From Scott Fagen, SHARE Director of Industry Influence
If there’s one thing that everyone in this country can agree on, it’s that our politics have reached zeniths in polarization and hyperbole. It seems that the little that the government does remains free of this treatment and that includes the mainframe’s position in IT.
“Mainframes and Servers Services and Support (MSSS) — are facing significant risks due to their reliance on legacy programming languages, outdated hardware, and a shortage of human resources with critical skills. For example, IRS reported that it used assembly language code and Common Business Oriented Language (both developed in the 1950s) for IMF and IDRS, which exposes these investments to a rise in procurement and operating costs, and a decrease in staff available with the proper skill sets. Further, MSSS relies on a significant amount of outdated hardware exposing the investment to rising warranty and maintenance fees, as well as equipment failures.”
I want to let SHARE membership know that we are working on a comprehensive response to this report and will be reaching out for your help in drafting it. Given the public nature of this report and some of the pejorative statements in it, we should expect that IT leaders in our companies will read and react in ways that are likely to be deleterious to our businesses and customers.
For this month’s Message from SHARE, I wanted to start the conversation by defusing some of the fear, uncertainty and doubt from the statement above.
“…significant risks due to their reliance on legacy programming languages … IRS reported that it used … Common Business Oriented Language (… developed in the 1950s) …”
According to a report by Reuters, there are 220 billion lines of COBOL in use today, 95 percent of ATM transactions, and 80 percent of in-person transactions use COBOL. The COBOL of today is the result of evolutionary change over the last 60 years, including the introduction of features like interoperability with other programming languages and environments (e.g. .NET, Java) and object orientation all while enabling code to continue to run with minimal changes as the language continues to mature.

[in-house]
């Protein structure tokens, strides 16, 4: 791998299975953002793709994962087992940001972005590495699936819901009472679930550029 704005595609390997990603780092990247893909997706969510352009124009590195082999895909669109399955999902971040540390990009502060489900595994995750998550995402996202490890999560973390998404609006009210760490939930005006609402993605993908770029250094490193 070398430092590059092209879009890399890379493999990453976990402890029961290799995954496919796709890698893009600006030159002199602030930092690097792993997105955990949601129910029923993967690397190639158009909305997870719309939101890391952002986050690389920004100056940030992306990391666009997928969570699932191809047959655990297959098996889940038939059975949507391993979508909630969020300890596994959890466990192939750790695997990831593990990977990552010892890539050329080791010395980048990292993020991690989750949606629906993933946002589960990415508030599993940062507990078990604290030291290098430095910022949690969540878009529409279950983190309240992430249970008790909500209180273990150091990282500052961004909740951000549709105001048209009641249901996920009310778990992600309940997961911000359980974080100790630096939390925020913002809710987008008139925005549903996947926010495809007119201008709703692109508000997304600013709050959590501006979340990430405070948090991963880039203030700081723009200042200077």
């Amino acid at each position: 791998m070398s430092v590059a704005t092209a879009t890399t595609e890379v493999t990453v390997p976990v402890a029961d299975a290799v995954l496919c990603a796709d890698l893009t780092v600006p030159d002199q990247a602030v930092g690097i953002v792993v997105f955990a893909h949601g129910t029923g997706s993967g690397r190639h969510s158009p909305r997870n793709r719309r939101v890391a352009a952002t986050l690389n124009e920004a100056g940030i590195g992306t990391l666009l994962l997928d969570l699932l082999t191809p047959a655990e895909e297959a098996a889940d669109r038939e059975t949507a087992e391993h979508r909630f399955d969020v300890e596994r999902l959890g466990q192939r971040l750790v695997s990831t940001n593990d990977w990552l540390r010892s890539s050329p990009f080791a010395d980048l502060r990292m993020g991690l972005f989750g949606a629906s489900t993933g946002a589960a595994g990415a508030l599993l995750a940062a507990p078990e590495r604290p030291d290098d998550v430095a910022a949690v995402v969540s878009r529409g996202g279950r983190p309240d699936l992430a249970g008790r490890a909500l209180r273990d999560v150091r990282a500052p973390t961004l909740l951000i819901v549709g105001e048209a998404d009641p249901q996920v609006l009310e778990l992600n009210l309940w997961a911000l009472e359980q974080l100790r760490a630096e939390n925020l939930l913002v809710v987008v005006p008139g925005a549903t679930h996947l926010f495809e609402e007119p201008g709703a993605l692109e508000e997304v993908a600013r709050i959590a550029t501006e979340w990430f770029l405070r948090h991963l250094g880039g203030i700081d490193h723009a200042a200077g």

Could you imagine a GAO report imploring the government to give up on gasoline engine cars because “…of the significant risks due to reliance on legacy engine technologies. Cars rely on engine technology patented in the 1860s …?” While we might want the government to move to more renewables, it’s not because of the age of the underlying technology. The same holds for IT, the desire should be to use the best technology at hand with reasonably managed risk. I can’t see how rewriting the potentially millions of lines of COBOL code into something else, along with all the attendant data and systems management is within anybody’s accepted definition of risk.
If you dig deeper into the report there is evidence that the issue is not with the technology, but with a lack of interest to hire and retain COBOL programmers to keep these applications updated with the latest changes in tax policy. IBM continues to improve the features and performance of the COBOL compiler and these programs, left alone, will continue to run as long as there are machines and data to run them.
“Further, MSSS relies on a significant amount of outdated hardware exposing the investment to rising warranty and maintenance fees, as well as equipment failures.”
In a closer reading of the report, this is really just some literary slight-of-hand to conflate the IBM Z mainframe with equipment from other vendors. As SHARE members are well aware, IBM updates mainframe technology every 18 months to two years with the cost of the machines and maintenance typically reduced (per unit of capacity) with each successive generation.
We will come out with a more comprehensive response in the coming weeks. I encourage you to read the highlights and report and send me your thoughts (firstname.lastname@example.org).